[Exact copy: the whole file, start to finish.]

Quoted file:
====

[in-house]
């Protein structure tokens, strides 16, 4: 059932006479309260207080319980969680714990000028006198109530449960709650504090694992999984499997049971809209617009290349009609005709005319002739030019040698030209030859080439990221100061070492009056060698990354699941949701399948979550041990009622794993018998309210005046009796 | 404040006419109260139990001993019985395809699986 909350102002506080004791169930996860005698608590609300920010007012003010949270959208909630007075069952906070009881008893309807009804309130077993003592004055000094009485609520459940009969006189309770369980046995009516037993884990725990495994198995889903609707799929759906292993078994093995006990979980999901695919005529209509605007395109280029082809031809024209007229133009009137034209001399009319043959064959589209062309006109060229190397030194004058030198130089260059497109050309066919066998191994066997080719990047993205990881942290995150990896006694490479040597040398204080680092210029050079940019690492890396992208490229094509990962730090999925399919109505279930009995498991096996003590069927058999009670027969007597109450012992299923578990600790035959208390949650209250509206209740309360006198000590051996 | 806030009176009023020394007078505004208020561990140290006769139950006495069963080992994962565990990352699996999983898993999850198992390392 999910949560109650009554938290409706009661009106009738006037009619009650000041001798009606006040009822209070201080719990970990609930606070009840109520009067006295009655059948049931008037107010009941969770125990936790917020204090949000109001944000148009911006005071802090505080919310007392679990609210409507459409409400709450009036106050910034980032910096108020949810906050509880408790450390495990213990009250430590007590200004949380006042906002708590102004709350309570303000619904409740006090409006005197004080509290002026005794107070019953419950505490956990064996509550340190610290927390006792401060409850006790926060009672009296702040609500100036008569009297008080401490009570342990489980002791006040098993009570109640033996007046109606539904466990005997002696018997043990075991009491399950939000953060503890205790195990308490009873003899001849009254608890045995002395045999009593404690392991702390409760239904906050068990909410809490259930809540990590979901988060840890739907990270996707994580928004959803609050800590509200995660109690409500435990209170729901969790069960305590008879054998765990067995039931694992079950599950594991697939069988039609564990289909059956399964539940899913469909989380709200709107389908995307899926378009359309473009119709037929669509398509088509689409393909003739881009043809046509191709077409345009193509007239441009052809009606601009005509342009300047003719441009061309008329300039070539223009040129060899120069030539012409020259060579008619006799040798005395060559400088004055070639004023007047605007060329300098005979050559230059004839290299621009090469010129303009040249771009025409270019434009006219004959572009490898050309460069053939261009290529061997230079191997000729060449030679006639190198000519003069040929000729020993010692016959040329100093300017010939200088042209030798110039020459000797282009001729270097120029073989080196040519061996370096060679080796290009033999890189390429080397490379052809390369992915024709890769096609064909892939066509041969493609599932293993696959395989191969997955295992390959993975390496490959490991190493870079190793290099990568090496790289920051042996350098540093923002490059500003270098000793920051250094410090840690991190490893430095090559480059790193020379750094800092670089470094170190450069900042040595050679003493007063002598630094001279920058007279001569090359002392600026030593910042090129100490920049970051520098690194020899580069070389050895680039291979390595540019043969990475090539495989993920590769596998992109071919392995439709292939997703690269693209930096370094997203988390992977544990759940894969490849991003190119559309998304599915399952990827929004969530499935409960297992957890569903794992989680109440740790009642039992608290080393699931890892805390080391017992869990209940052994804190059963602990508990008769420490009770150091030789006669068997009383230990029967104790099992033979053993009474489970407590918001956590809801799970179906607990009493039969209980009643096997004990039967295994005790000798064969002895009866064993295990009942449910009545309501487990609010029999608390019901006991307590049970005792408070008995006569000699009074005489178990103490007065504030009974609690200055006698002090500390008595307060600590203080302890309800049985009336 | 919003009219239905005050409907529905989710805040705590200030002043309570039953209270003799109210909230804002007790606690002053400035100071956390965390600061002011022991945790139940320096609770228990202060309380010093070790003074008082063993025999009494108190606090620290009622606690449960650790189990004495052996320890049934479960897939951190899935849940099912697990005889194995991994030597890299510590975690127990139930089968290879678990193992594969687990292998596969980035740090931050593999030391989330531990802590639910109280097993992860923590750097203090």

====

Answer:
[in-house]
């Protein structure tokens, strides 16, 4: 059932006479309260207080319980969680714990000028006198109530449960709650504090694992999984499997049971809209617009290349009609005709005319002739030019040698030209030859080439990221100061070492009056060698990354699941949701399948979550041990009622794993018998309210005046009796 | 404040006419109260139990001993019985395809699986 909350102002506080004791169930996860005698608590609300920010007012003010949270959208909630007075069952906070009881008893309807009804309130077993003592004055000094009485609520459940009969006189309770369980046995009516037993884990725990495994198995889903609707799929759906292993078994093995006990979980999901695919005529209509605007395109280029082809031809024209007229133009009137034209001399009319043959064959589209062309006109060229190397030194004058030198130089260059497109050309066919066998191994066997080719990047993205990881942290995150990896006694490479040597040398204080680092210029050079940019690492890396992208490229094509990962730090999925399919109505279930009995498991096996003590069927058999009670027969007597109450012992299923578990600790035959208390949650209250509206209740309360006198000590051996 | 806030009176009023020394007078505004208020561990140290006769139950006495069963080992994962565990990352699996999983898993999850198992390392 999910949560109650009554938290409706009661009106009738006037009619009650000041001798009606006040009822209070201080719990970990609930606070009840109520009067006295009655059948049931008037107010009941969770125990936790917020204090949000109001944000148009911006005071802090505080919310007392679990609210409507459409409400709450009036106050910034980032910096108020949810906050509880408790450390495990213990009250430590007590200004949380006042906002708590102004709350309570303000619904409740006090409006005197004080509290002026005794107070019953419950505490956990064996509550340190610290927390006792401060409850006790926060009672009296702040609500100036008569009297008080401490009570342990489980002791006040098993009570109640033996007046109606539904466990005997002696018997043990075991009491399950939000953060503890205790195990308490009873003899001849009254608890045995002395045999009593404690392991702390409760239904906050068990909410809490259930809540990590979901988060840890739907990270996707994580928004959803609050800590509200995660109690409500435990209170729901969790069960305590008879054998765990067995039931694992079950599950594991697939069988039609564990289909059956399964539940899913469909989380709200709107389908995307899926378009359309473009119709037929669509398509088509689409393909003739881009043809046509191709077409345009193509007239441009052809009606601009005509342009300047003719441009061309008329300039070539223009040129060899120069030539012409020259060579008619006799040798005395060559400088004055070639004023007047605007060329300098005979050559230059004839290299621009090469010129303009040249771009025409270019434009006219004959572009490898050309460069053939261009290529061997230079191997000729060449030679006639190198000519003069040929000729020993010692016959040329100093300017010939200088042209030798110039020459000797282009001729270097120029073989080196040519061996370096060679080796290009033999890189390429080397490379052809390369992915024709890769096609064909892939066509041969493609599932293993696959395989191969997955295992390959993975390496490959490991190493870079190793290099990568090496790289920051042996350098540093923002490059500003270098000793920051250094410090840690991190490893430095090559480059790193020379750094800092670089470094170190450069900042040595050679003493007063002598630094001279920058007279001569090359002392600026030593910042090129100490920049970051520098690194020899580069070389050895680039291979390595540019043969990475090539495989993920590769596998992109071919392995439709292939997703690269693209930096370094997203988390992977544990759940894969490849991003190119559309998304599915399952990827929004969530499935409960297992957890569903794992989680109440740790009642039992608290080393699931890892805390080391017992869990209940052994804190059963602990508990008769420490009770150091030789006669068997009383230990029967104790099992033979053993009474489970407590918001956590809801799970179906607990009493039969209980009643096997004990039967295994005790000798064969002895009866064993295990009942449910009545309501487990609010029999608390019901006991307590049970005792408070008995006569000699009074005489178990103490007065504030009974609690200055006698002090500390008595307060600590203080302890309800049985009336 | 919003009219239905005050409907529905989710805040705590200030002043309570039953209270003799109210909230804002007790606690002053400035100071956390965390600061002011022991945790139940320096609770228990202060309380010093070790003074008082063993025999009494108190606090620290009622606690449960650790189990004495052996320890049934479960897939951190899935849940099912697990005889194995991994030597890299510590975690127990139930089968290879678990193992594969687990292998596969980035740090931050593999030391989330531990802590639910109280097993992860923590750097203090």